Africa: Peace Corps Embodies Partnership Theme of Agriculture Ministerial

Ouagadougou — New volunteers take oath following end of meeting in Burkina Faso

Twelve U.S. citizens on a hot, dusty June morning in this West African capital city raised their right hands and pledged to support the Constitution of the United States and to "faithfully" perform the responsibilities of a U.S. Peace Corps volunteer.

In the following days they were to take up residence in villages experiencing both extreme poverty and hope for economic growth. For the next two years they would daily speak French, Moore, Jula, Fulfulde or Gulmancema. They would live, work, sing, dance and eat with people whose lives they would change as much as their new experiences would change them.

The swearing in of 12 Peace Corps education inductees is one example of what emerged as a central theme of the ministerial conference on agricultural science and technology concluded earlier in the week in Ouagadougou. During that three-day meeting June 21-23, senior U.S. officials and their counterparts from 13 West African states agreed to pursue more partnerships -- both international and regional -- to spur West Africa's economic development.

At 43, the Peace Corps is one of the oldest examples of U.S. partnership in the developing world. President Bush has proposed to significantly increase the number of Peace Corps volunteers.

The U.S. Peace Corps-Burkina Faso partnership is bringing education and technical assistance to where it is most needed -- to the villages and small- and medium-sized towns of this primarily agricultural, land-locked country of 13.5 million.

The partnership has evolved in three phases, beginning in 1967. The latest phase, begun in 1995, was in response to Burkina Faso's request for volunteers to work with its Ministry of Health to promote health education in village clinics and to revitalize the primary health care system.

Health volunteers now work with local communities to develop health promotion programs on such priority concerns as HIV/AIDS, childhood communicable diseases and guinea worm.

The parasitic guinea worm, which is being seen "less and less every year" in Burkina because of volunteers' efforts, according to Peace Corps Country Director Julie Donahue, is caused by people drinking stagnant rainwater from puddles. The semi-arid condition of much of the country means that ground water runs deep and obtaining potable water from wells is difficult, she said.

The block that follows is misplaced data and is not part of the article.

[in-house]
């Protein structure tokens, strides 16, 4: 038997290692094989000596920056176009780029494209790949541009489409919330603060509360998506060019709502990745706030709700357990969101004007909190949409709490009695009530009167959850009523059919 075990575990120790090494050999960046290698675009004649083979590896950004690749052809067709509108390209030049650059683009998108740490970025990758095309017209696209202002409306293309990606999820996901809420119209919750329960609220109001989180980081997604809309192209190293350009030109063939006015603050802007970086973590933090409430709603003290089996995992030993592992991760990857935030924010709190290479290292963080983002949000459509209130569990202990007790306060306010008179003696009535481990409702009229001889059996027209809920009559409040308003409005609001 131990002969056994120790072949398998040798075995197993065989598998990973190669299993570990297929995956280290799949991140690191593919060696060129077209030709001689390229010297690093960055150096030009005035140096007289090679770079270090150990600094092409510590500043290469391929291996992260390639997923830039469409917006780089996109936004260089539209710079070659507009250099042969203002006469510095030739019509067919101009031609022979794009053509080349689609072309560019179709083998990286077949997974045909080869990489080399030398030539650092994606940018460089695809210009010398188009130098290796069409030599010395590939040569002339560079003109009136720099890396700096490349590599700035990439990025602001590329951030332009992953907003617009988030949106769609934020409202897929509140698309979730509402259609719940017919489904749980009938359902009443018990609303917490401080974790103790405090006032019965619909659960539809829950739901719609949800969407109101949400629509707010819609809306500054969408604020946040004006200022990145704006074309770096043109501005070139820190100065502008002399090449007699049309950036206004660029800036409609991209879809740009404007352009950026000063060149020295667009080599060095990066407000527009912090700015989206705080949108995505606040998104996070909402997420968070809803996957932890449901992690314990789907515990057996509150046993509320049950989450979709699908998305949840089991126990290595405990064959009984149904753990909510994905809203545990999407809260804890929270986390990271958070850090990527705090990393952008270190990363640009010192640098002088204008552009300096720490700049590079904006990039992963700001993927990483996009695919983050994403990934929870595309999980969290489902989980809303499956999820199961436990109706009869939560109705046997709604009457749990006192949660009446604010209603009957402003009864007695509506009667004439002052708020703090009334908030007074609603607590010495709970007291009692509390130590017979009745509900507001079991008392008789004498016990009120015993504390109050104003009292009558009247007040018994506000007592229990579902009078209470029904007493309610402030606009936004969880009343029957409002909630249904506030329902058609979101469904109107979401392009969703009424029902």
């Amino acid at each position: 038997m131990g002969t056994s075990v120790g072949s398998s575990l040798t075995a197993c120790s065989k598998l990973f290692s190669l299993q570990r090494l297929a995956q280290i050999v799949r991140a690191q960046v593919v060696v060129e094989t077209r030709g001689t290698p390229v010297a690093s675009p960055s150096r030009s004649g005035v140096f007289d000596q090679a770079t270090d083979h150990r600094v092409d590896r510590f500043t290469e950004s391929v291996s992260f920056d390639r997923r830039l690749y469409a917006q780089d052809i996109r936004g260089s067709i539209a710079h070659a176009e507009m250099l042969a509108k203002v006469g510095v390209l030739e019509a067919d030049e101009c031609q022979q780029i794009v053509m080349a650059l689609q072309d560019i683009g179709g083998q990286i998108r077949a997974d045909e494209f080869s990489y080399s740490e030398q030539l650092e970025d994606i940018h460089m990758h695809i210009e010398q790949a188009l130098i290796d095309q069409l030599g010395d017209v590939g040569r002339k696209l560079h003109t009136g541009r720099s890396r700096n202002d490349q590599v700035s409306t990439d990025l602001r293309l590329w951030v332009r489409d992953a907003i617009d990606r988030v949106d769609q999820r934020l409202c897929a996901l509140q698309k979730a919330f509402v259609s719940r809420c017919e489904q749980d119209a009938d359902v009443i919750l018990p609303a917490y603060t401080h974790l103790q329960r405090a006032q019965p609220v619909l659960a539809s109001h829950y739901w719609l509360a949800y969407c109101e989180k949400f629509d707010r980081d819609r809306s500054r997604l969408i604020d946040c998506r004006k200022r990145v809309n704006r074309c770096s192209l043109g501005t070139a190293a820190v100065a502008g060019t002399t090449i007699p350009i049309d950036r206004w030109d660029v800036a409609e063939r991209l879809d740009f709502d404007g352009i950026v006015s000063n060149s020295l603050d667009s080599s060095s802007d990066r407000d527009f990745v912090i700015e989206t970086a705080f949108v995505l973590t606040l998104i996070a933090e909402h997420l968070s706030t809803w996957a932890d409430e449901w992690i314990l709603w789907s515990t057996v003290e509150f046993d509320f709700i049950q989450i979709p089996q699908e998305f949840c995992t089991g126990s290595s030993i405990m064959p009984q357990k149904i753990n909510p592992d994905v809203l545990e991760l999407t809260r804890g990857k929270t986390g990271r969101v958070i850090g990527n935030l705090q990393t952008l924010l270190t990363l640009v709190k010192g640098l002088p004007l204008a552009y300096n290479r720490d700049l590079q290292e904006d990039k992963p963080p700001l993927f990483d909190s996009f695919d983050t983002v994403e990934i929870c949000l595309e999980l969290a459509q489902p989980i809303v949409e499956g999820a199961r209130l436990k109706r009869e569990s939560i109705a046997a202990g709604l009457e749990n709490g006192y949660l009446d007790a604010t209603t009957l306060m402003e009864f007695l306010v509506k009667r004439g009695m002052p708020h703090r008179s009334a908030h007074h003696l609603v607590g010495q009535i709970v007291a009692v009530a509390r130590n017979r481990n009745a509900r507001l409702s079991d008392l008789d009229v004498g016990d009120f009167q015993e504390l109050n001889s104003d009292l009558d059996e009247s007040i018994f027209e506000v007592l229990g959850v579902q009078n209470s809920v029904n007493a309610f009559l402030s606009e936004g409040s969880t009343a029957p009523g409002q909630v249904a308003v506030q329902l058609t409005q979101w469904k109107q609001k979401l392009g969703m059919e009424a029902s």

Burkina Faso decentralized its health sector in the early 1990s, making access to health care easier for people living in rural areas, Donahue said. The decentralized approach also makes it easier for health care workers to focus on prevention, rather than treatment, of communicable diseases, she said.

As an example of a Peace Corps community health project, Donohue pointed to a volunteer who organized a local theater troupe to travel to Ouagadougou for training from a professional theater troupe. Their training on scriptwriting and theatrical delivery helped them communicate important HIV-prevention messages to their neighbors in an effective, entertaining manner, she said. Funding for the project came from a small U.S. Agency for International Development (USAID) fund for Peace Corps projects, she said.

Volunteers working with Burkina Faso's Ministry of Secondary Education teach science and math to secondary education students -- most aged 12 to 18. As an additional responsibility, many also teach English. Keeping students in school through their middle- and high-school years is a challenge, Donahue said, as family responsibilities draw many students from the classroom. Just 30 percent of boys and 15 percent of girls attend secondary school, she said.

Recently, two education volunteers living in adjoining rural villages organized a Women's Day celebration -- from speeches by local women leaders, to music and dance performances by women, to a women's soccer game -- highlighting girls' talents. The event drew the support of the entire community and helped raise the young women's self-esteem.

The youngest Peace Corps program in Burkina Faso is small business development, Donahue said. In that area, volunteers are working in agribusiness, helping farmers to market and better diversify their crops in order to receive maximum profits from their efforts.

They are also helping entrepreneurs develop business plans and receive small loans to start small businesses such as cyber cafés, shops where customers can access the Internet.

More than 1,300 Peace Corps volunteers have served in Burkina Faso, said M. J. Anthony Holmes, U.S. ambassador to the country. Holmes addressed the new volunteers at their swearing-in ceremony.

Currently, volunteers (more than 7,500) are doing grass-roots development work in 76 countries worldwide, 24 in Africa, Holmes said. Nearly 100 volunteers are now in Burkina Faso -- 44 in education, 41 in health and 12 in small business development.

(The Washington File is a product of the Bureau of International Information Programs, U.S. Department of State. Web site: http://usinfo.state.gov)

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